Arthur Miller and the morality of success

Issue 

All My Sons
Written by Arthur Miller
Directed by Adam Cook
With Max Cullen, Marta Dusseldorp, Lynette Curran, Paul Gleeson, Glenn Hazeldine
At the Playhouse, Sydney Opera House
Until May 11
Bookings (02) 9929 0644

REVIEW BY IGGY KIM

US playwright Arthur Miller's earliest successes — All My Sons (1947) and Death of a Salesman (1949) — were the discomforting voice of a liberal conscience in an era of US triumphalism and prosperity borne of war.

These early works were greatly influenced by the experiences of Miller's family during the Great Depression, when the Miller was in his teens. Having witnessed the ruin of his businessman father and the wider social catastrophe, Miller's earliest plays have at their heart the tumultuous personal struggles of middle-class men caught up in the elusive and morally murky pursuit of the American Dream.

This voice of conscience challenged the conservative climate that set in after the second world war, which dictated that people keep their heads down, mind their own business and enjoy the fruits of the boom. It was a climate that encouraged people to revel in consumerism without any moral questioning.

All My Sons tells the story of Joe Keller (played by Max Cullen), the successful owner of an aircraft parts factory who knowingly shipped faulty cylinder heads to the US air force during the war, resulting in the deaths of 21 pilots.

Initially convicted, Joe squirmed out on appeal by convincing the court the fault lay totally with his manager, Steve Deever. Steve was also a close family friend and former neighbour. Joe subsequently became rich on war contracts while Steve was sent to prison.

Steve's daughter Ann (Marta Dusseldorp) is engaged to Keller's older son, Larry. Larry, an air force pilot, went missing in the war. Joe's wife, Kate (Lynette Curran), centres her life around her almost neurotic anticipation of Larry's return.

The Kellers' younger son, Chris (Paul Gleeson), is an idealistic young veteran who has been profoundly changed by the experience of comradeship between soldiers in war. As such, he is uneasy about the dog-eat-dog world of post-war prosperity and about taking up the wealth accumulated by his father, although at the outset Chris is unaware of his father's guilt. He looks forward to making his own way in the world, together with Ann, an equally idealistic young woman who has disowned her jailed father. Ann and Chris have fallen in love. But they face the disapproval of Kate, who hoped that Ann was destined to marry Larry.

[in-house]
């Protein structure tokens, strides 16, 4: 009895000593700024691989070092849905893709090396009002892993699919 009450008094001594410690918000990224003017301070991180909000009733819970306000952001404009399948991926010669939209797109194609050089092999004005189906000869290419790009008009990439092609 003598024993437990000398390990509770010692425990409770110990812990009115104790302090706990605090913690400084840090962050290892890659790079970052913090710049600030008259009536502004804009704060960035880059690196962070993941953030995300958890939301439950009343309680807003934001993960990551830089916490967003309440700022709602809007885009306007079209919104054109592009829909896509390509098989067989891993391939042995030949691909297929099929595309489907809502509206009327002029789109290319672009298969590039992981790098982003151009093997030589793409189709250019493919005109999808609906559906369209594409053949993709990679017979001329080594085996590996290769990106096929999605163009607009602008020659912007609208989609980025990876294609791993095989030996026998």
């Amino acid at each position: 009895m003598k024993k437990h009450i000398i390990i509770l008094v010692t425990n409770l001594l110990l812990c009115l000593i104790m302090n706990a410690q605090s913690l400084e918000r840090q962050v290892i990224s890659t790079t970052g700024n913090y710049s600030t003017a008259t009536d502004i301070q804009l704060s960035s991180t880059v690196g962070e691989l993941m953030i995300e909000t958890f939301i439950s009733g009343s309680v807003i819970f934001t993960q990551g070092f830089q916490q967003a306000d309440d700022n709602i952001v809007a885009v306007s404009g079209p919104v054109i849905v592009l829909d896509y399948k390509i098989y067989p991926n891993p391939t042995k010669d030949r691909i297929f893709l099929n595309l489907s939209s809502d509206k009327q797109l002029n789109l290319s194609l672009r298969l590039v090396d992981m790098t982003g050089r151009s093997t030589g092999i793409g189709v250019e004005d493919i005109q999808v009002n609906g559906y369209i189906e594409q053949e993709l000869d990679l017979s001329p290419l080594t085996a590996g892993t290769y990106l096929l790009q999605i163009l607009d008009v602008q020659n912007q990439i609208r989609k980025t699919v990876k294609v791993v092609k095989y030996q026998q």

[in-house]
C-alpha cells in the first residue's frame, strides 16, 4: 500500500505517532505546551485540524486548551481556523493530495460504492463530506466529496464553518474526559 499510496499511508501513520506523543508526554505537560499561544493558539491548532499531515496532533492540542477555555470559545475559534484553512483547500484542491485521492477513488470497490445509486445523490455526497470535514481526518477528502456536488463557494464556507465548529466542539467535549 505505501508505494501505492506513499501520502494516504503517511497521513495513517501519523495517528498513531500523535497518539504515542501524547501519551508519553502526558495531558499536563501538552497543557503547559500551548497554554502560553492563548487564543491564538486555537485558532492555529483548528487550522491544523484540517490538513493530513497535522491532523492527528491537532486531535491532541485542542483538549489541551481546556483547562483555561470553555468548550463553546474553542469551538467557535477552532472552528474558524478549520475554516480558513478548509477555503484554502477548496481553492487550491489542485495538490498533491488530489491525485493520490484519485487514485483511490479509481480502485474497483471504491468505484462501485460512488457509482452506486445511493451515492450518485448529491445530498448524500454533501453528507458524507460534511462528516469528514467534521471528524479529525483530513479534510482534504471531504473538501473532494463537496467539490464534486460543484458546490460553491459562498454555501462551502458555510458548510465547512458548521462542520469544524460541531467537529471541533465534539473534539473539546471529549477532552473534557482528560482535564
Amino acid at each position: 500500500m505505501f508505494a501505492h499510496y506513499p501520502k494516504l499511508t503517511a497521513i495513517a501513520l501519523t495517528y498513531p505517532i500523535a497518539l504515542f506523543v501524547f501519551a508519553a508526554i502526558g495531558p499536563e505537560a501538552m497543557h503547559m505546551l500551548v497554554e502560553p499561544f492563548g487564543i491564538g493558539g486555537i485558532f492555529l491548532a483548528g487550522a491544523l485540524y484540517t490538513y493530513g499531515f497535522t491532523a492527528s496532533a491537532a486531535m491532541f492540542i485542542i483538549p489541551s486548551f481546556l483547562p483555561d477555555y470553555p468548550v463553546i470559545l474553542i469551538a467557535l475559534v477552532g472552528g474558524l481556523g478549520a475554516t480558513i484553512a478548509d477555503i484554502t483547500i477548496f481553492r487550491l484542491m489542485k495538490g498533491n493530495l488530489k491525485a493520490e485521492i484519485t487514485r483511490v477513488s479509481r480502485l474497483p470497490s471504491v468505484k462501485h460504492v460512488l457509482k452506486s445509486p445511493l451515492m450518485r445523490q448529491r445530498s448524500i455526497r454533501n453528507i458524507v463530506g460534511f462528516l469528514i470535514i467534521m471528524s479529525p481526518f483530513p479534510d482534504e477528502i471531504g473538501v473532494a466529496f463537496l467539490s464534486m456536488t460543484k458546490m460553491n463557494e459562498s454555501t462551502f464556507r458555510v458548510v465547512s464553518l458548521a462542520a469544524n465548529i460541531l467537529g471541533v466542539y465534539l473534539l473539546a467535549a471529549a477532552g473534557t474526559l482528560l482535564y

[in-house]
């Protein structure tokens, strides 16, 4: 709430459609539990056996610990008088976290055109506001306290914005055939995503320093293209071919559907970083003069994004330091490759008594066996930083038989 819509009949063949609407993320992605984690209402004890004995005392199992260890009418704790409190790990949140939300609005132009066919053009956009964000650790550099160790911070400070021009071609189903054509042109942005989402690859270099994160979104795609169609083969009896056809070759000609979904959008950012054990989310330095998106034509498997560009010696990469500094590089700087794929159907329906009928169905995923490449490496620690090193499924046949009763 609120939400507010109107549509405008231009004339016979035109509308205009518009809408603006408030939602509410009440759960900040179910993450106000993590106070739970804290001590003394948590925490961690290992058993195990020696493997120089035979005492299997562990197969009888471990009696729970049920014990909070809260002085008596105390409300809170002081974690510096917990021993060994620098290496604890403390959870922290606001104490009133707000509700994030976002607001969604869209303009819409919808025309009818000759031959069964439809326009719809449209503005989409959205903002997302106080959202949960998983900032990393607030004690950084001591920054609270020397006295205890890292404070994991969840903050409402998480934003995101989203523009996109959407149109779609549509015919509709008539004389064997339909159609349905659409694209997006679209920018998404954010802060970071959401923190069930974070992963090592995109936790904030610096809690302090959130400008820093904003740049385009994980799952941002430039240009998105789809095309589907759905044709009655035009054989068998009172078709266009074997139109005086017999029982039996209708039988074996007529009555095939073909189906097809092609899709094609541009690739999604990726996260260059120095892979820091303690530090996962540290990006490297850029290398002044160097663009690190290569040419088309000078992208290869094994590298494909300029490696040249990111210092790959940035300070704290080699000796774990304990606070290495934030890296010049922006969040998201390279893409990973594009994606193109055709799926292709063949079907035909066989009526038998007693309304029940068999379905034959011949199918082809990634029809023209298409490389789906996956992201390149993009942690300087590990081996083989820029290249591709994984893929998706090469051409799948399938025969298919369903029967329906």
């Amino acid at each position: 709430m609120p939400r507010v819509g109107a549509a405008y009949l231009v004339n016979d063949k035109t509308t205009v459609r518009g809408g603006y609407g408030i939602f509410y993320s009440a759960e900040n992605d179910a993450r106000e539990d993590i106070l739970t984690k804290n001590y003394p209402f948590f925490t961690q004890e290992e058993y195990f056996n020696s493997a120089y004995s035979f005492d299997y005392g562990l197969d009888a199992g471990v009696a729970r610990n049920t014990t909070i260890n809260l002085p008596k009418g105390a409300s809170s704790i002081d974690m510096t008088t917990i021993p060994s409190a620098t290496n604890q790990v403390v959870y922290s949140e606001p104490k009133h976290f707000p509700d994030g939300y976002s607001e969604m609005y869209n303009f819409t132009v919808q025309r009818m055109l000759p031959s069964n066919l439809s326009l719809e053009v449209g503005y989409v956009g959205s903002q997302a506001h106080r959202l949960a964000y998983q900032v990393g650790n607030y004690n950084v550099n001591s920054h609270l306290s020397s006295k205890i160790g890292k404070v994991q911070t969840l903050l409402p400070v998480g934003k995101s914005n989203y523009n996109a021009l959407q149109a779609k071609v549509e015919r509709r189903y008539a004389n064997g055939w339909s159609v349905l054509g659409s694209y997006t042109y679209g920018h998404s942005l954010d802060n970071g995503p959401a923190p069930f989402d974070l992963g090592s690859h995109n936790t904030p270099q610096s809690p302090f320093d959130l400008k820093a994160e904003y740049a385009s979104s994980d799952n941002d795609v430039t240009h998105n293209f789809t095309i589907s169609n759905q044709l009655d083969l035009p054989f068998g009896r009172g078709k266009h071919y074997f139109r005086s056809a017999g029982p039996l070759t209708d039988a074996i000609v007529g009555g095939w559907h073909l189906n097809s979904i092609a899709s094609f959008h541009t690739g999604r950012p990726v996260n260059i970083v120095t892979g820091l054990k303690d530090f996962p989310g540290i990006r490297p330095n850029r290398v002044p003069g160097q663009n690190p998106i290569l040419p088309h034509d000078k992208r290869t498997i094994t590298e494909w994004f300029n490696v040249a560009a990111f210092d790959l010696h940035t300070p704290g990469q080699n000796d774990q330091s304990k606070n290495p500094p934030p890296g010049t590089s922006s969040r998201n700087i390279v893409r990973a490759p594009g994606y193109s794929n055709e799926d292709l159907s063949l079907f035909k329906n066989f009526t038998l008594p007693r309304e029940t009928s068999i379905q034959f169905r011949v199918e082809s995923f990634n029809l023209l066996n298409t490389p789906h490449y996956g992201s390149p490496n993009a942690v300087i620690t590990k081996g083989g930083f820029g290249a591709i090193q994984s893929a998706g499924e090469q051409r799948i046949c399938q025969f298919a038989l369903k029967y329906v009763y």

The play is set one Sunday in 1947, when Ann comes to stay with the Kellers at the invitation of Chris. The young couple's efforts at winning Kate's approval, which hinges on the truth of Larry's fate, progressively drives the revelation of Joe's guilt, deceit and betrayal, precipitated by the later entry of Ann's brother, George (Glenn Hazeldine). This revelation then plunges the whole world of the Kellers into moral chaos, as Chris's post-war unease is transformed into rage at his father and the connection between Joe's deeds and Larry's death surfaces.

Joe is a shifty, uneasy and morally weak man who justifies all his actions by the wealth he has brought to his family. Max Cullen's portrayal is very good, convincingly conveying all the pathos associated with such a tragic character. Chris Keller's strong, conscientious character is masterfully interpreted by Paul Gleeson. The culminating confrontation between father and son is movingly played out.

From the pathetic Joe Keller to the tragic, delusional and broken-spirited Willie Loman of Death of a Salesman, Arthur Miller's post-war plays morally confronted a United States that was drunk on the glories of unprecedented prosperity.

The anti-communist witch-hunt was the subject of Miller's third success, The Crucible, a thinly veiled condemnation of McCarthyism set in the witch-hunts of 16th century Salem, Massachusetts. With the success of this play, Miller himself was hauled before the House Committee on Un-American Activities in 1956. He refused to divulge the names of leftist writers and was convicted of contempt of Congress.

Miller is still an artist of moral integrity. In an interview with the BBC in December, Miller criticised Washington's use of September 11 to attack civil rights and said, "more people are prepared now ... to inquire as to why we are so hated in so many places. It comes as a big surprise to a lot of people who have always accepted that American foreign policy was beneficent".

From Green Left Weekly, May 1, 2002.

Visit the Green Left Weekly home page.